In addition to the scientific presentations, there is theexhibit floor, which Wheeler says is, at SLAS conferences, "second to none,where the big guns come out with all the latest toys for research, and it's afun experience to see all the high-tech robotics and other tools beinghighlighted and demonstrated."
 
 
In addition to the educational side and the exhibits, thereare other features to keep in mind as well at SLAS2013. On the tech side,Dummer says, SLAS has continued to optimize functionality for mobile phone andtablet computers at the conference, and says there will be an online postergallery for SLAS2013 that "will live on after the conference as well for peoplewho want to view it." Live streaming of two presentations will occur again thisyear, as was the case last year, with the topics this time being"Bioengineering and Clinical Applications of the Circulating Tumor CellMicrochip" and "HTS and Early Drug Discovery in Industry and Academia.Collaboration: Is the Sum Greater Than the Two Parts?" Also, the career centerwill be expanded compared to last year, and will also include a specificprogram on how best to use LinkedIn.
 
 
"I think it's important for people to realize that ourconference content is driven by our members and designed by volunteers,"Hamilton explains. "This is not created from my head or Greg's or the SLASstaff in general. Every year our program committee is new, and those are the peoplewho bring about the focus of what our conferences are about. It's by themembers and for the members, and intentionally designed to keep things fresh." 
  



ADDITONAL SLAS2013 FEATURES AND NEWS:
 
A gay ol' time at theGaylord
 
 
The host venue for SLAS2013 is an experience in itself, amida plethora of other Orlando attractions
 
 
The Gaylord Palms Resort and Convention Center, whereSLAS2013 will be held, isn't just located 1.5 miles from the front gate of WaltDisney World and close to the many other Orlando theme parks andexperiences—it's a bit of an experience unto itself.Most notable in that regard is that the resort featuresatriums that recreate three Florida environments: the misty Everglades, the"funky and vibrant island revelry of Key West," as Gaylord Palms puts it, andfinally the Spanish-infused, old-world charm of St. Augustine.
 
A variety of dining options also present themselves:specialty sushi and "eclectic handcrafted drinks" at Sora; Black Angus steaks,artisanal cheeses and quality wines at Old Hickory Steakhouse; seasonal menusinspired by European cuisine at Villa de Flora; and Sunset Sam's, a Key WestGrill, at which you go aboard a 60-foot sailboat to dine on a fusion ofFloridian and Caribbean fare. Also on tap is the resort's Wreckers Sports Bar,with sports events and the like playing on 50 high-definition televisions and atwo-story-high video wall.
 
 
For non-culinary activities, there is an arcade wherevisitors can enjoy not just gaming, but also win tickets to redeem for prizes,as well as the Relâche Spa, which offers not just things like scalp massages,deep-cleansing facials and manicures but also a 4,000 square-foot fitnesscenter.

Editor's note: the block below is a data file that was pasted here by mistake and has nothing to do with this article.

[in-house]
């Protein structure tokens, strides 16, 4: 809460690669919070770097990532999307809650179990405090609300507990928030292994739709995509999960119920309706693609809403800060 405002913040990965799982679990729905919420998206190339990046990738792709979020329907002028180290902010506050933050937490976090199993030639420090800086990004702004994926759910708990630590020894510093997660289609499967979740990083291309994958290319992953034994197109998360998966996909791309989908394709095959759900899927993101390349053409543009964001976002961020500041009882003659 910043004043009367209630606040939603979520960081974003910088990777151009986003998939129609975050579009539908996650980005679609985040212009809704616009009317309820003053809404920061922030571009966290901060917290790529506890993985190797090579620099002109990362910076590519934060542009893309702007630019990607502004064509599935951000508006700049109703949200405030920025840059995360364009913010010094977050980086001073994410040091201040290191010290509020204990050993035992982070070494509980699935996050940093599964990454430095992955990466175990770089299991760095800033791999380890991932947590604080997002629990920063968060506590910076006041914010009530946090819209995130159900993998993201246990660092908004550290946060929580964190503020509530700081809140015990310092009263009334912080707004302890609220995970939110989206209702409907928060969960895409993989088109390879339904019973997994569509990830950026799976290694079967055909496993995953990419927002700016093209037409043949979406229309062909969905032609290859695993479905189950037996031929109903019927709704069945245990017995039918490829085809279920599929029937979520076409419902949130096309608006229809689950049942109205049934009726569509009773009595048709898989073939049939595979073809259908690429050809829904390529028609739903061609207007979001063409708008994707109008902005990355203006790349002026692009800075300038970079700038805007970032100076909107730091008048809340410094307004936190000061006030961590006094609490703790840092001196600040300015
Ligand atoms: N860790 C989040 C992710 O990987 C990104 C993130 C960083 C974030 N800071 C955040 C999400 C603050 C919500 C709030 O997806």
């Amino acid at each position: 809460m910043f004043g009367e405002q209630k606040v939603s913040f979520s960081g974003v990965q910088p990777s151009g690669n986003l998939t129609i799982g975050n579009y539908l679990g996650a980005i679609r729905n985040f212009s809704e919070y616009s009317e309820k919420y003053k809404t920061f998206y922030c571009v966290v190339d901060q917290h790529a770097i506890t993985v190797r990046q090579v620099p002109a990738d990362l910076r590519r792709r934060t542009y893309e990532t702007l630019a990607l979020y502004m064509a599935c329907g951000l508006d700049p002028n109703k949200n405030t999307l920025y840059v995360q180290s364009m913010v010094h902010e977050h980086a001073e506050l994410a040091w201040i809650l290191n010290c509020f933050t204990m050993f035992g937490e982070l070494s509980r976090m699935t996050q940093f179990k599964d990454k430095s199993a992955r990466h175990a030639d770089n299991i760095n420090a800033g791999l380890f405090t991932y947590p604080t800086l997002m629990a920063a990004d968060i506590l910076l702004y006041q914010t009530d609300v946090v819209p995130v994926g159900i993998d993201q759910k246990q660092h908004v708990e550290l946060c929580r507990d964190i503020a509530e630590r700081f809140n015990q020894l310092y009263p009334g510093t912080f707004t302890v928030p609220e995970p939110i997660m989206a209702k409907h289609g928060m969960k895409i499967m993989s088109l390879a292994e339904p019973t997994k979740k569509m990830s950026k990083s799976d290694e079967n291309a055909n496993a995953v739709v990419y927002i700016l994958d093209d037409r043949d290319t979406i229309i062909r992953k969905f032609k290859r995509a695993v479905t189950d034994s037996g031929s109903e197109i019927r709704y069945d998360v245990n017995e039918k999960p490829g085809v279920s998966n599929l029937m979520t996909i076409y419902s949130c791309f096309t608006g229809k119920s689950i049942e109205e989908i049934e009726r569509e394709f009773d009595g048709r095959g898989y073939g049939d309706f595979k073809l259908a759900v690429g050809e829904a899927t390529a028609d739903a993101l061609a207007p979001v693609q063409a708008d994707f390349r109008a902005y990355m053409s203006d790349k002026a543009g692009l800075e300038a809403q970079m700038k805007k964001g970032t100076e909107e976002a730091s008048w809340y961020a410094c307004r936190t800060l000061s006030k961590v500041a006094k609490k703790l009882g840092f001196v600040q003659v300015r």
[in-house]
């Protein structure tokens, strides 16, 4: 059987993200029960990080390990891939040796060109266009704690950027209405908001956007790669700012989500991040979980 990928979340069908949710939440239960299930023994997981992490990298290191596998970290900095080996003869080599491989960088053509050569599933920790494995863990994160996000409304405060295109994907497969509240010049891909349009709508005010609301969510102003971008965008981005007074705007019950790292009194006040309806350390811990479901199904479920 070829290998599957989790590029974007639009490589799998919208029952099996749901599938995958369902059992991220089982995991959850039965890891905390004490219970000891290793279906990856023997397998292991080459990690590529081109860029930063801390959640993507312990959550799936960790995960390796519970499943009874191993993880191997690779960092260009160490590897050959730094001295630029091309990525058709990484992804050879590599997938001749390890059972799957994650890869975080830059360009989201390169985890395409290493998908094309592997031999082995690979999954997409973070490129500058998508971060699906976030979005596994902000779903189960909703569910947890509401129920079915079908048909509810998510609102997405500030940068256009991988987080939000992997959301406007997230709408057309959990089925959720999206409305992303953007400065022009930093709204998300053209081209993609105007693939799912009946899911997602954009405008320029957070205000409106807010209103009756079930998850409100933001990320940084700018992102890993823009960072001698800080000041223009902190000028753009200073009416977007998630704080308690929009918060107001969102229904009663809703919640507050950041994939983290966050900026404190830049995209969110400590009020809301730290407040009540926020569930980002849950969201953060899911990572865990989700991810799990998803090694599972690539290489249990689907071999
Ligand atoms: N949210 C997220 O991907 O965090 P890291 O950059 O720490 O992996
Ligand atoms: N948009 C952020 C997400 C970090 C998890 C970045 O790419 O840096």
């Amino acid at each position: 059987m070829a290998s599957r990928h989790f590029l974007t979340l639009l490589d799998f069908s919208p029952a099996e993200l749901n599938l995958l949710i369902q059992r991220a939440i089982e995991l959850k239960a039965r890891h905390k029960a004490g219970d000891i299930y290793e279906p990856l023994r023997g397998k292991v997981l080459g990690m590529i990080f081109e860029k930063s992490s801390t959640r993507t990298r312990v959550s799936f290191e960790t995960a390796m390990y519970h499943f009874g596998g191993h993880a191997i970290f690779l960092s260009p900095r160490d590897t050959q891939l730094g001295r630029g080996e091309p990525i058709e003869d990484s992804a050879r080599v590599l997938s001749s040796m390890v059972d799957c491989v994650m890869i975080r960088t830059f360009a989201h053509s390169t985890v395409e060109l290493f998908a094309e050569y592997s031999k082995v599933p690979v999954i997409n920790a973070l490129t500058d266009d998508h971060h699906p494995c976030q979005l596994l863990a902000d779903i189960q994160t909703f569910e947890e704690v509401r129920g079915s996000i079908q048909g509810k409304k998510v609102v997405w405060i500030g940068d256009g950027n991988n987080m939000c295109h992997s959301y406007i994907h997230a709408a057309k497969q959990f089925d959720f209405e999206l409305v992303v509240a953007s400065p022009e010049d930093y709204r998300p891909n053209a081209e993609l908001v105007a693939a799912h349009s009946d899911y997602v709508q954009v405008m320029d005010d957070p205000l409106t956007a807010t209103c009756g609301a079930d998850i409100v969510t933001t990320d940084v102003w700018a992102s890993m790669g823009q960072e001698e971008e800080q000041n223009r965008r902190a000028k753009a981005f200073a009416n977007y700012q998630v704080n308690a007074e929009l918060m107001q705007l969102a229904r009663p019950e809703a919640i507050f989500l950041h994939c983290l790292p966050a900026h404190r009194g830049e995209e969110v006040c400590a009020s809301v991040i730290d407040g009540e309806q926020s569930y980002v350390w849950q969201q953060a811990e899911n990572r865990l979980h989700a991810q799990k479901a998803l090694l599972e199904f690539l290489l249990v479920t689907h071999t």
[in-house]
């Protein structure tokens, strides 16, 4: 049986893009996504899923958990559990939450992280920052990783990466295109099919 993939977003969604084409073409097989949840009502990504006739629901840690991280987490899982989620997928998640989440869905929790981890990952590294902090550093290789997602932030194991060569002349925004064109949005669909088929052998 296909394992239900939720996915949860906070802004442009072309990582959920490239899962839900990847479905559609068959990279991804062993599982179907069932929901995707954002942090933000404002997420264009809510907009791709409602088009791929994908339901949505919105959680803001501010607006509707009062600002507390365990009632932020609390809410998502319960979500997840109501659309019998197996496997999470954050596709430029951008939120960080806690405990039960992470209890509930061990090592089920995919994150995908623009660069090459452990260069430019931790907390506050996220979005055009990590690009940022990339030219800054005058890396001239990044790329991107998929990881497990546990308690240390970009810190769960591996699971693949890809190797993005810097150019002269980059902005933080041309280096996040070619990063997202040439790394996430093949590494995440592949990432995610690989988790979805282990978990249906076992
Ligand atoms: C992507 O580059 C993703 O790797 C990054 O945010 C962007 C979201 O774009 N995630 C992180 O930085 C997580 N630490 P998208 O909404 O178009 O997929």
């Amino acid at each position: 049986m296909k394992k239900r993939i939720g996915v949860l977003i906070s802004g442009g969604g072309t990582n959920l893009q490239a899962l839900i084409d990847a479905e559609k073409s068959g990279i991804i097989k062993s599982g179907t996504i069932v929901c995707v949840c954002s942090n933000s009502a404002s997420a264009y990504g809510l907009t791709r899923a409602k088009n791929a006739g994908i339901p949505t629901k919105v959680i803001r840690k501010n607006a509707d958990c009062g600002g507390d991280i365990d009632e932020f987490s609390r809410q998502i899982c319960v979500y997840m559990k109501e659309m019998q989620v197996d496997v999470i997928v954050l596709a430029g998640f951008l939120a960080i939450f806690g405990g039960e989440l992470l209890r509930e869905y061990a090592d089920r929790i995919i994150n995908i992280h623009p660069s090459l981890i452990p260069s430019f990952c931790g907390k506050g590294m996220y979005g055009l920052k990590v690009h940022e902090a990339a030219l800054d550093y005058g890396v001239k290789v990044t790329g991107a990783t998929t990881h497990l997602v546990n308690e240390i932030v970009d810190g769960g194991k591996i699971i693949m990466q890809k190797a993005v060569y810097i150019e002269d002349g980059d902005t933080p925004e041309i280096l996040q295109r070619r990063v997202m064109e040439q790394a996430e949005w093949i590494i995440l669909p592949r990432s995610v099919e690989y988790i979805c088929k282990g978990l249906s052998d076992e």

Two pool experiences are offered at the resort. For adultsonly is the South Beach Pool, described as an "ultra-chic oasis" with tropicalpalms and poolside cabanas. For the whole family, there is the Cypress SpringsFamily Fun Water Park, an Everglades-inspired attraction featuring a multileveltree house, four waterslides, gurgling springs, oversized water tipping bucketand outdoor movie theater.
 
 
And, if you'd like to join in one of the othertried-and-true Florida activities, you can find clubs, balls, fairways andgreens at the Celebration Golf Club. However, unlike the other attractions,which are on-site, the golf club is a few miles from the Gaylord Palms Resortand isn't part of the resort, but rather an official golf course partner ofGaylord Palms.
 
 
 

 
Global aspirations
 
 
With a growing presence in Asia, SLAS looks toward Europe
 
 
ST. CHARLES, Ill.—One of the founding tenets when theSociety for Biomolecular Sciences and the Association for Laboratory Automationmerged in spring 2010 to form the Society for Lab Automation and Screening(SLAS) was to go forth with a strategic vision of being a global society, notesSLAS CEO Greg Dummer. SLAS2013 will serve as a springboard to making a big leapin that direction.
 
 
"One of the things on the horizon is—now that we have stakesin the ground in Asia—is to be global in nature, and we've had a presence inShanghai for a few years now," Dummer says. "Going to Orlando, we will beannouncing SLAS' expansion plans for Europe. It's part of our vision andstrategic plans to have feet in the U.S., Asia and pan-Europe, so that will bebig news coming out of Orlando."
 
 
Going forth fromOrlando, and playing into its growing role in Asia, SLAS recently announced theThird Annual SLAS Asia Conference and Exhibition in Shanghai, China, June 5-7,2013, at the Grand Hyatt Shanghai. Details about the event can be found inChinese and English at www.asia-slas.org/conference.
 
 
The conference, which will be presented in English, isthemed "Drug Discovery Science and Laboratory Technology." The keynote address,"Nano-flares for the Analysis of Circulating Cancer Cells," will be presentedby Dr. Chad A. Mirkin, of Northwestern University in Evanston, Ill.
 
 
Mirkin is the director of the International Institute forNanotechnology and Northwestern's George B. Rathmann Professor of Chemistry, aswell as being a professor of chemical and biological engineering, professor ofbiomedical engineering, professor of materials science and engineering andprofessor of medicine. He is a world-renowned nanoscience expert, according toSLAS, who is known for his development of spherical nucleic acid nanoparticleconjugates, nanoparticle-based biodetection schemes, the invention of Dip-PenNanolithography and contributions to supramolecular chemistry. He is the authorof more than 500 manuscripts and 444 patents worldwide, and the founder of fourcompanies that are commercializing nanotechnology applications in thelife-science and semiconductor industries.